A large group of non-Orthodox rabbinical students, attending an event at the Knesset this week, were told they could not make use of the synagogue on its premises because it was reserved exclusively for Orthodox prayer services.
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The group of about 60 rabbinical students was comprised mainly of representatives of the Conservative movement. They were participating in a day-long workshop Tuesday at the Knesset organized by Jewish Pluralism Watch, an organization founded by the Masorti-Conservative movement, which monitors statements and actions of elected officials on matters of religion and state.
The students had requested to make use of the Knesset synagogue to hold an egalitarian afternoon prayer service. They say they were notified by Knesset Speaker Yuli Edelstein (Likud) that this was not possible since the Knesset synagogue could be used only for Orthodox prayer services. He did offer them an alternative space for holding the service.
“A lot of the students were very upset and shocked,” said Rabbi Joel Levy, director of the Conservative Yeshiva in Jerusalem, who submitted the request on behalf of the students. “You’d think that the Knesset would be a place of ingathering of the Jewish people, but actually we learned that it has boundaries that don’t include liberal Jews. Paradoxically, this decision served as an appropriate end to our conversation about religion and state in Israel.”
The group, he said, included rabbinical students from abroad who had immigrated to Israel as well as others spending the year in the country as part of their studies. The latter included students from the Conservative Movement’s two main rabbinical colleges in the United States – the Jewish Theological Seminary in New York and the Ziegler School of Rabbinic Studies in Los Angeles. Also participating in the Knesset event were rabbinical students from the Abraham Geiger College run by the Reform movement in Berlin, the Reconstructionist Rabbinical College in Philadelphia, and Hebrew College, a pluralistic training center for Jewish educators in Boston.
“These are all the potential future leaders of the Jewish liberal world,” noted Levy.
The group was originally told that it could not pray in the Knesset synagogue because it was being used. “So I told them we would wait,” recounted Levy, “and from there the request got shuffled up to the speaker of the Knesset.”
Asked to respond, Yizhar Hess, executive director of the Masorti-Conservative movement in Israel, said in Edelstein’s defense that the Knesset speaker has always demonstrated warmth and open-mindedness to the non-Orthodox movements in Israel, and especially the Masorti-Conservative movement. “The issue in question came up at the spur of the moment during the visit by one of the students,” he said, “and knowing the Knesset speaker as I do, I have no doubt he will delve into the matter and find an appropriate solution. In his previous position as minister of Diaspora affairs and in his current position, Edelstein never made us feel discriminated against. The Knesset is blessed to have a speaker who understands the Jewish world, in all its different facets, so well.”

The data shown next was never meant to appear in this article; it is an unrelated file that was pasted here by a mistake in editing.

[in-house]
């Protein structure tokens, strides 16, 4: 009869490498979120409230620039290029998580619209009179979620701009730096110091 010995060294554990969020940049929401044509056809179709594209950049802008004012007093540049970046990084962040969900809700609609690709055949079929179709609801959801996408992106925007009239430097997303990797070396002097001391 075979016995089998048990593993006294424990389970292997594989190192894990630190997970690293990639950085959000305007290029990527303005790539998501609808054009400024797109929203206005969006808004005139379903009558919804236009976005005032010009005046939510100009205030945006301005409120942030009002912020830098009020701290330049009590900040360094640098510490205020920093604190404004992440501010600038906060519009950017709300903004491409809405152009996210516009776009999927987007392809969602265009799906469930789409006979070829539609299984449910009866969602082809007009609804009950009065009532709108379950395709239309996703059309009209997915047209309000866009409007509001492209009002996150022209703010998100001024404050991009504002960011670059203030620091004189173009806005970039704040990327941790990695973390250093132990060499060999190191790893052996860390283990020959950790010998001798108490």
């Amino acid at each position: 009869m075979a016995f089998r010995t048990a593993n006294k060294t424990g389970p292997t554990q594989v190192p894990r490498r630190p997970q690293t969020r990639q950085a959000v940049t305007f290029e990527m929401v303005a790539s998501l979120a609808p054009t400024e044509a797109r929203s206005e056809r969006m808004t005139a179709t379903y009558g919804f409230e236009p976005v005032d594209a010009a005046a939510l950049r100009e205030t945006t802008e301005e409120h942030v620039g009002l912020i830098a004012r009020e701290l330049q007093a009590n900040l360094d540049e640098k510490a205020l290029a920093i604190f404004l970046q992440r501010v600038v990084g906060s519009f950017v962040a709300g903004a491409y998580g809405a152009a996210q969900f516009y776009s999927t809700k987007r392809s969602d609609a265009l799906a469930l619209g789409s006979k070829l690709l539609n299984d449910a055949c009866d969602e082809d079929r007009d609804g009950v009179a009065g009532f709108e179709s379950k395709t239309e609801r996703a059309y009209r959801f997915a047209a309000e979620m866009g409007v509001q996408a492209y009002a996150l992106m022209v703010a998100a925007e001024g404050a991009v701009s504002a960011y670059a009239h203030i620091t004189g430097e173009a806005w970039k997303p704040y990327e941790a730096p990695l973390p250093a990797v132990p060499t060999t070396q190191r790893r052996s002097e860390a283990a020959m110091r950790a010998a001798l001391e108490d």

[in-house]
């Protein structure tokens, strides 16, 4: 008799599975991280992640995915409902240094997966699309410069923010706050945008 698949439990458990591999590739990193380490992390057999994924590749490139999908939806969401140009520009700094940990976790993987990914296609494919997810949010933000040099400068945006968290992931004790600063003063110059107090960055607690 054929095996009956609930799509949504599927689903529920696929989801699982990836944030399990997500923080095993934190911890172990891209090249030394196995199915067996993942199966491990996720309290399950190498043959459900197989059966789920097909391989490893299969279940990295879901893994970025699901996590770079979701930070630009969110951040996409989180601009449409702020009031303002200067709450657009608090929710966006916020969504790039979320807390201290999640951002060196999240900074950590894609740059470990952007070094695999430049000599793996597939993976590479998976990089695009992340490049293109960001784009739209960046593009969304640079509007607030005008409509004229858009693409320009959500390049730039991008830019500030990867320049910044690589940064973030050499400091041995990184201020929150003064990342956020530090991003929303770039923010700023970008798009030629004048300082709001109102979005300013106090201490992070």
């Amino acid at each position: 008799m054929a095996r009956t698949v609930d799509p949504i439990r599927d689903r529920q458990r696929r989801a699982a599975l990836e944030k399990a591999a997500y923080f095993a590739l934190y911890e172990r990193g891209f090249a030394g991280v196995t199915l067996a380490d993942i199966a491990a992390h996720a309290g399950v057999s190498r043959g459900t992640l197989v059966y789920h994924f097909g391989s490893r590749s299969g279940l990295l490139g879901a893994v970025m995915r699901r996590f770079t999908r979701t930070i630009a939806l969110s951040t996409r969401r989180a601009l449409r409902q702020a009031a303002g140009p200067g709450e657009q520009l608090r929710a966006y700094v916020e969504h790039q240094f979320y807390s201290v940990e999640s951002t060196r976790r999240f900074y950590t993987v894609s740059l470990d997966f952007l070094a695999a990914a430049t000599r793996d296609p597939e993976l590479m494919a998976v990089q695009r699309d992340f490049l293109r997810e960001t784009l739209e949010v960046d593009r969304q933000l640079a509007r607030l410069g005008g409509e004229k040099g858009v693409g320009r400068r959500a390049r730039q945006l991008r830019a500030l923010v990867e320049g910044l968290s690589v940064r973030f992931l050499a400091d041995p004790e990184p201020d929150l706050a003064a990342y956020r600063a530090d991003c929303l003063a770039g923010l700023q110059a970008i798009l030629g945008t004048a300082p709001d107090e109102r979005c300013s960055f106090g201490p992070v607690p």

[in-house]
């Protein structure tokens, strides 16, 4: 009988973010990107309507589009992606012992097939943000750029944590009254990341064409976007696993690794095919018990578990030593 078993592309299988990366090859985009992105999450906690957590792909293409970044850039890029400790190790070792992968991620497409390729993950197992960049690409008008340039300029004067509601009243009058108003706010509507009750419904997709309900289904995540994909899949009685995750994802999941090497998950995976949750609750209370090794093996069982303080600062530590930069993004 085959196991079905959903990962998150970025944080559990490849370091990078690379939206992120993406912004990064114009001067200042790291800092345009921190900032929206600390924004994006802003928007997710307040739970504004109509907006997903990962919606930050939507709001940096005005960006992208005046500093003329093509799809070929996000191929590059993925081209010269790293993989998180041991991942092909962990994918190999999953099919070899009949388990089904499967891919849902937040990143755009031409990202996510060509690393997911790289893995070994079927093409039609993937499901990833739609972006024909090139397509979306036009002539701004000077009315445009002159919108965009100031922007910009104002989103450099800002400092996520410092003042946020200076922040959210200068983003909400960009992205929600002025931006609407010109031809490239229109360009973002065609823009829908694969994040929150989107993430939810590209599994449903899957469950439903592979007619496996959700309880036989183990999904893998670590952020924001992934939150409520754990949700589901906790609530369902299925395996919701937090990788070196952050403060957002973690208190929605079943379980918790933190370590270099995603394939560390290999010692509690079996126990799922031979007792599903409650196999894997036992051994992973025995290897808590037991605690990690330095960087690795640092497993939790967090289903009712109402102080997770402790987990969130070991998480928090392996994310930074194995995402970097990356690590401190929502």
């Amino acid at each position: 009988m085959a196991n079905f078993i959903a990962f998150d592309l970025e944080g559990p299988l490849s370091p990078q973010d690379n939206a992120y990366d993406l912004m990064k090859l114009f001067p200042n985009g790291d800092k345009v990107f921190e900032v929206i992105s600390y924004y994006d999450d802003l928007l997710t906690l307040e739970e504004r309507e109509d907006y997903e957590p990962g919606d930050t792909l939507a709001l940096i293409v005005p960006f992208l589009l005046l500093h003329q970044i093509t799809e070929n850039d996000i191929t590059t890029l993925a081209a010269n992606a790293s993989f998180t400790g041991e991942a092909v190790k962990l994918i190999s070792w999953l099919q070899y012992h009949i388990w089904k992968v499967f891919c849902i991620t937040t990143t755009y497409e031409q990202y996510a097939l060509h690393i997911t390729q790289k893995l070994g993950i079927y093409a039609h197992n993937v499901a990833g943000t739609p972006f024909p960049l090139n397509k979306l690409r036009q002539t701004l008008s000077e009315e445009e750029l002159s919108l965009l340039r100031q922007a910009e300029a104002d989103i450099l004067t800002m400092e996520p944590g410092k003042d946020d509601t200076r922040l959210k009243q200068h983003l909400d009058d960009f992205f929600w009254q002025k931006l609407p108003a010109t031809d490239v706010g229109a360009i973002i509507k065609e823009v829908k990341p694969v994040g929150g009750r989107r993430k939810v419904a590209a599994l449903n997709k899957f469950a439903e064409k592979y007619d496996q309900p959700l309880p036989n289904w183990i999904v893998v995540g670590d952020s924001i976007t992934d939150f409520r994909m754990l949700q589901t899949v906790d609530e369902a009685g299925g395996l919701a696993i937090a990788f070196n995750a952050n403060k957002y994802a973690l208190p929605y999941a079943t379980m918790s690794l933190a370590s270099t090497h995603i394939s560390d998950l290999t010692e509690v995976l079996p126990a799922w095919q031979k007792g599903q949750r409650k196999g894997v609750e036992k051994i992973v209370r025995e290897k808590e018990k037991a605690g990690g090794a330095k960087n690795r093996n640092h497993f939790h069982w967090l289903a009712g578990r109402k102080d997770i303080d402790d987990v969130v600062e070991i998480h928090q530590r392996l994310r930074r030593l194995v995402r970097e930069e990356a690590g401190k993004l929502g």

MK Dov Lipman (Yesh Atid), an Orthodox immigrant from the United States, found himself serving as an intermediary between the group and the Knesset speaker’s office during the ensuing back-and-forth.
“There’s no doubt we need to work to find a solution to this problem, and I intend to address it with the speaker of the Knesset,” Lipman told Haaretz. “After all, I’m heavily invested in making sure all Jews feel at home in Israel and certainly in the Knesset. Personally, I have absolutely no problem with the same synagogue being used at different times by different groups.”
He noted, however, that reserving space in the Knesset for a particular use typically requires considerable advance notice. Another factor that needed to be considered, he said, was that several hundred workers in the Knesset make use of the synagogue regularly and “through a complete lack of understanding of Jewish life and values in America, they would view an egalitarian service in the synagogue as an affront.”
Three years ago, a Conservative Movement delegation was visiting the Knesset and its members spontaneously stepped into the synagogue to hold a prayer service. They never asked for permission then, though.
Edelstein did not respond to a question from Haaretz asking him on what basis he made the decision to ban egalitarian prayer in the Knesset synagogue.